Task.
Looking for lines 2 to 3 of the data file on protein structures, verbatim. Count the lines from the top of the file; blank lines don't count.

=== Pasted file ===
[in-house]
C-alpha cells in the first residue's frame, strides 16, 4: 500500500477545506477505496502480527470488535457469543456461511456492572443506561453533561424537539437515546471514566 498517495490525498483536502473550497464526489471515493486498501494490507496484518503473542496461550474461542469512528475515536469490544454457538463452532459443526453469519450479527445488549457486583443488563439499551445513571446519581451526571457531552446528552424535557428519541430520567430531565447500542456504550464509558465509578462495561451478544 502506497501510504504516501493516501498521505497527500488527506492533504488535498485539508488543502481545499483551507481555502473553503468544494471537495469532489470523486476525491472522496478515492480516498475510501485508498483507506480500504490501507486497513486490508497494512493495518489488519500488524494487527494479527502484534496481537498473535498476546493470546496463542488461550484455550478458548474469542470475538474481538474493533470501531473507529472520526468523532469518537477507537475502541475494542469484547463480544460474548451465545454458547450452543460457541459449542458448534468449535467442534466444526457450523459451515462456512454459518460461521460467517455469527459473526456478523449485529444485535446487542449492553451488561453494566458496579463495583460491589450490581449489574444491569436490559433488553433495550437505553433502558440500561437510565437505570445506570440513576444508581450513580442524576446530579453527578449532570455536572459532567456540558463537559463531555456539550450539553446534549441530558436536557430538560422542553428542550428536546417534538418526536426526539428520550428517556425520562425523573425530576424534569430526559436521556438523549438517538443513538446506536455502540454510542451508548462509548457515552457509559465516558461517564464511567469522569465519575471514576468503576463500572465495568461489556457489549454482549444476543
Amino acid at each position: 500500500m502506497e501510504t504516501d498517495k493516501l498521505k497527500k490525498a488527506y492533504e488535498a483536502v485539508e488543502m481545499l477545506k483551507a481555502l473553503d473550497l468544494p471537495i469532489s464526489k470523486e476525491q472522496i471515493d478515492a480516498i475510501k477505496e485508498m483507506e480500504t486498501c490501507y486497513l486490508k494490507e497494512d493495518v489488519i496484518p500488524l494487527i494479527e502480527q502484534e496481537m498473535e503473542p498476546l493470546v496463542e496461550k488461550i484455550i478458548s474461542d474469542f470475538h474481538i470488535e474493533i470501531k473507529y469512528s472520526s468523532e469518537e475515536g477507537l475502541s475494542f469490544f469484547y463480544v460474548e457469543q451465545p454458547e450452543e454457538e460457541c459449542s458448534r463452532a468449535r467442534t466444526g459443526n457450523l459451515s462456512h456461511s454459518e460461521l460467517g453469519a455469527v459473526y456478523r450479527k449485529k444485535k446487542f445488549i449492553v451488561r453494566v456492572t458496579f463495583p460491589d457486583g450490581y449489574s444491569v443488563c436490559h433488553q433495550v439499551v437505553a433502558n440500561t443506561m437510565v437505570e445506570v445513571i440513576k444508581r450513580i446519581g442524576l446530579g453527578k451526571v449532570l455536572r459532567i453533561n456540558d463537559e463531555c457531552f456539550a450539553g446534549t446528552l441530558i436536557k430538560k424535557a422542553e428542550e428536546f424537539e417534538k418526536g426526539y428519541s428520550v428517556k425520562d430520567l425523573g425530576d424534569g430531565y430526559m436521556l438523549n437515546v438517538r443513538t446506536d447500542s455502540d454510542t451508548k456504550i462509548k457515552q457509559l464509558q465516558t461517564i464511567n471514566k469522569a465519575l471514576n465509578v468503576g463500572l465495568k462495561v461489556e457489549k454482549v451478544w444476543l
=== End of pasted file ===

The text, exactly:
C-alpha cells in the first residue's frame, strides 16, 4: 500500500477545506477505496502480527470488535457469543456461511456492572443506561453533561424537539437515546471514566 498517495490525498483536502473550497464526489471515493486498501494490507496484518503473542496461550474461542469512528475515536469490544454457538463452532459443526453469519450479527445488549457486583443488563439499551445513571446519581451526571457531552446528552424535557428519541430520567430531565447500542456504550464509558465509578462495561451478544 502506497501510504504516501493516501498521505497527500488527506492533504488535498485539508488543502481545499483551507481555502473553503468544494471537495469532489470523486476525491472522496478515492480516498475510501485508498483507506480500504490501507486497513486490508497494512493495518489488519500488524494487527494479527502484534496481537498473535498476546493470546496463542488461550484455550478458548474469542470475538474481538474493533470501531473507529472520526468523532469518537477507537475502541475494542469484547463480544460474548451465545454458547450452543460457541459449542458448534468449535467442534466444526457450523459451515462456512454459518460461521460467517455469527459473526456478523449485529444485535446487542449492553451488561453494566458496579463495583460491589450490581449489574444491569436490559433488553433495550437505553433502558440500561437510565437505570445506570440513576444508581450513580442524576446530579453527578449532570455536572459532567456540558463537559463531555456539550450539553446534549441530558436536557430538560422542553428542550428536546417534538418526536426526539428520550428517556425520562425523573425530576424534569430526559436521556438523549438517538443513538446506536455502540454510542451508548462509548457515552457509559465516558461517564464511567469522569465519575471514576468503576463500572465495568461489556457489549454482549444476543
Amino acid at each position: 500500500m502506497e501510504t504516501d498517495k493516501l498521505k497527500k490525498a488527506y492533504e488535498a483536502v485539508e488543502m481545499l477545506k483551507a481555502l473553503d473550497l468544494p471537495i469532489s464526489k470523486e476525491q472522496i471515493d478515492a480516498i475510501k477505496e485508498m483507506e480500504t486498501c490501507y486497513l486490508k494490507e497494512d493495518v489488519i496484518p500488524l494487527i494479527e502480527q502484534e496481537m498473535e503473542p498476546l493470546v496463542e496461550k488461550i484455550i478458548s474461542d474469542f470475538h474481538i470488535e474493533i470501531k473507529y469512528s472520526s468523532e469518537e475515536g477507537l475502541s475494542f469490544f469484547y463480544v460474548e457469543q451465545p454458547e450452543e454457538e460457541c459449542s458448534r463452532a468449535r467442534t466444526g459443526n457450523l459451515s462456512h456461511s454459518e460461521l460467517g453469519a455469527v459473526y456478523r450479527k449485529k444485535k446487542f445488549i449492553v451488561r453494566v456492572t458496579f463495583p460491589d457486583g450490581y449489574s444491569v443488563c436490559h433488553q433495550v439499551v437505553a433502558n440500561t443506561m437510565v437505570e445506570v445513571i440513576k444508581r450513580i446519581g442524576l446530579g453527578k451526571v449532570l455536572r459532567i453533561n456540558d463537559e463531555c457531552f456539550a450539553g446534549t446528552l441530558i436536557k430538560k424535557a422542553e428542550e428536546f424537539e417534538k418526536g426526539y428519541s428520550v428517556k425520562d430520567l425523573g425530576d424534569g430531565y430526559m436521556l438523549n437515546v438517538r443513538t446506536d447500542s455502540d454510542t451508548k456504550i462509548k457515552q457509559l464509558q465516558t461517564i464511567n471514566k469522569a465519575l471514576n465509578v468503576g463500572l465495568k462495561v461489556e457489549k454482549v451478544w444476543l